To further examine X-linked inheritance, let's consider another X-linked characteristic: red-green color blindness in humans. Within the human eye, color is perceived in light-sensing cone cells that line the retina. Each cone cell contains one of three pigments capable of absorbing light of a particular wavelength; one absorbs blue light, a second absorbs red light, and a third absorbs green light. The human eye actually detects only three colors — red, green, and blue — but the brain mixes the signals from different cone cells to create the wide spectrum of colors that we perceive. Each of the three pigments is encoded by a separate locus; the locus for the blue pigment is found on chromosome 7, and those for green and red pigments lie close together on the X chromosome.
The most common types of human color blindness are caused by defects of the red and green pigments; we will refer to these conditions as red-green color blindness. Mutations that produce defective color vision are generally recessive and, because the genes coding for the red and green pigments are located on the X chromosome, red-green color blindness is inherited as an X-linked recessive characteristic.
We will use the symbol Xe to represent an allele for red-green color blindness and the symbol X+ to represent an allele for normal color vision. Females possess two X chromosomes; so there are three possible genotypes among females: X+X+ and X+Xe, which produce normal vision, and XeXe, which produces color blindness. Males have only a single X chromosome and two possible genotypes: X+Y, which produces normal vision, and XeY which produces color blindness.
If a color-blind man mates with a woman homozygous for normal color vision ( FIGURE 4.16a), all of the gametes produced by the woman will contain an allele for normal color vision. Half of the man's gametes will receive the X chromosome with the color-blind allele, and the other half will receive the Y chromosome, which carries no alleles affecting color vision. When an Xe-bearing sperm unites with the X+-bearing egg, a heterozygous female with normal vision (X+Xe) is produced. When a Y-bearing sperm unites with the X+-bearing egg, a hemizygous male with normal vision (X+Y) is produced (see Figure 4.16a).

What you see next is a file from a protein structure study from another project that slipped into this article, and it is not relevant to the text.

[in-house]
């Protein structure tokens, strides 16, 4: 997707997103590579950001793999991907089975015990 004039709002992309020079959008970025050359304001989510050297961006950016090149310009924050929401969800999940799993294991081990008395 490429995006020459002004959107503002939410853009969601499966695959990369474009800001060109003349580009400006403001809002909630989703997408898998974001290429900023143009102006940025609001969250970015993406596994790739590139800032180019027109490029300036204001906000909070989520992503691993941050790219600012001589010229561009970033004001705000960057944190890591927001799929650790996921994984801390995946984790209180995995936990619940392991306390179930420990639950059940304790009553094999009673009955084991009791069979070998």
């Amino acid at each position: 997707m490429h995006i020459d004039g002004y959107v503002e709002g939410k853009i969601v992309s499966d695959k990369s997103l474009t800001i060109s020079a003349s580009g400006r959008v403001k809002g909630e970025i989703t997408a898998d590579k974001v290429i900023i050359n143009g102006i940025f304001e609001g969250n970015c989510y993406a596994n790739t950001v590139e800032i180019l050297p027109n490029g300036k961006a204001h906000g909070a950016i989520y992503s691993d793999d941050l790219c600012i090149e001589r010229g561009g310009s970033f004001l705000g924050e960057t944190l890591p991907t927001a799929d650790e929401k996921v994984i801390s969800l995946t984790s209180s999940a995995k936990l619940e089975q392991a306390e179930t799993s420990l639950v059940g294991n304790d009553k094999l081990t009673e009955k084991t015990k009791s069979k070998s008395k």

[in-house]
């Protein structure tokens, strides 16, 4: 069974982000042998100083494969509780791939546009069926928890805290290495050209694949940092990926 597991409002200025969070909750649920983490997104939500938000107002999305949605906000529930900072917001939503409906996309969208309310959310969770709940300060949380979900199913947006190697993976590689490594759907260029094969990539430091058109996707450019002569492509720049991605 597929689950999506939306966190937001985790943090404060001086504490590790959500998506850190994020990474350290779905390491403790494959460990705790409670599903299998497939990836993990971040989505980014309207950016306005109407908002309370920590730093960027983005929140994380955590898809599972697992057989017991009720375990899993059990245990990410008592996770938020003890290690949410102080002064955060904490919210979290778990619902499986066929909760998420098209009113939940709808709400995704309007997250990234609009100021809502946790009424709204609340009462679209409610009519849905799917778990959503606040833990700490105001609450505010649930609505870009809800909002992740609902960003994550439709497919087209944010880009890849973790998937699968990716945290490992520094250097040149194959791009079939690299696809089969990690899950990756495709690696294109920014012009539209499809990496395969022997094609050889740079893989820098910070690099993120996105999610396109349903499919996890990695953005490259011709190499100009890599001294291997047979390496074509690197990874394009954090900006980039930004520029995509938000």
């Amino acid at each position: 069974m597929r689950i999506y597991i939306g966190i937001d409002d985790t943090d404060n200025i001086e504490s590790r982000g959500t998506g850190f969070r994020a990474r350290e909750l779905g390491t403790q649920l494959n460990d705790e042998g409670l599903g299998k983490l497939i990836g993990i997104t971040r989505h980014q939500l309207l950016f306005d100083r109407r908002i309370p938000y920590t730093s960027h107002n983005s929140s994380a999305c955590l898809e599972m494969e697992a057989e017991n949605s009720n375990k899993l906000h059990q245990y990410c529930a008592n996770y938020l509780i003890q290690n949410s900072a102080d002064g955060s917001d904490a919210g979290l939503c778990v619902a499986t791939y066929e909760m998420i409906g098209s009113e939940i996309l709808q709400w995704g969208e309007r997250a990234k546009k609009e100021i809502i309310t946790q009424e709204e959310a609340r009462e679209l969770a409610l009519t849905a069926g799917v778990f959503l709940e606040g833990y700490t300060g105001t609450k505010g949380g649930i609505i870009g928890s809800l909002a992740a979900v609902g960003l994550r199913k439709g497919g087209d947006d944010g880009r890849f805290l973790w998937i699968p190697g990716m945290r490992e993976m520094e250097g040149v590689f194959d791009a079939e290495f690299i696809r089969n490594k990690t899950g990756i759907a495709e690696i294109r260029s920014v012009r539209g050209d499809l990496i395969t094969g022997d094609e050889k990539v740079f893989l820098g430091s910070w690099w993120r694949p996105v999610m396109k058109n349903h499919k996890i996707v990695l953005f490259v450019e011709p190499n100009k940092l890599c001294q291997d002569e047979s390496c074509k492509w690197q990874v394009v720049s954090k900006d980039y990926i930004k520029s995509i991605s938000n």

In the reciprocal cross between a color-blind woman and a man with normal color vision ( FIGURE 4.16b), the woman produces only Xe-bearing gametes. The man produces some gametes that contain the X+ chromosome and others that contain the Y chromosome. Males inherit the X chromosome from their mothers; because both of the mother's X chromosomes bear the Xc allele in this case, all the male offspring will be color blind. In contrast, females inherit an X chromosome from both parents; thus the female offspring of this reciprocal cross will all be heterozygous with normal vision. Females are color blind only when color-blind alleles have been inherited from both parents, whereas a color-blind male need inherit a color-blind allele from his mother only; for this reason, color blindness and most other rare X-linked recessive characteristics are more common in males.
In these crosses for color blindness, notice that an affected woman passes the X-linked recessive trait to her sons but not to her daughters, whereas an affected man passes the trait to his grandsons through his daughters but never to his sons. X-linked recessive characteristics seem to alternate between the sexes, appearing in females one generation and in males the next generation; thus, this pattern of inheritance exhibited by X-linked recessive characteristics is sometimes called crisscross inheritance.
Characteristics determined by genes on the sex chromosomes are called sex-linked characteristics. Diploid females have two alleles at each X-linked locus, whereas diploid males possess a single allele at each X-linked locus. Females inherit X-linked alleles from both parents, but males inherit a single X-linked allele from their mothers.
(a) Normal female and color-blind male
Normal-color-vision female X+X+
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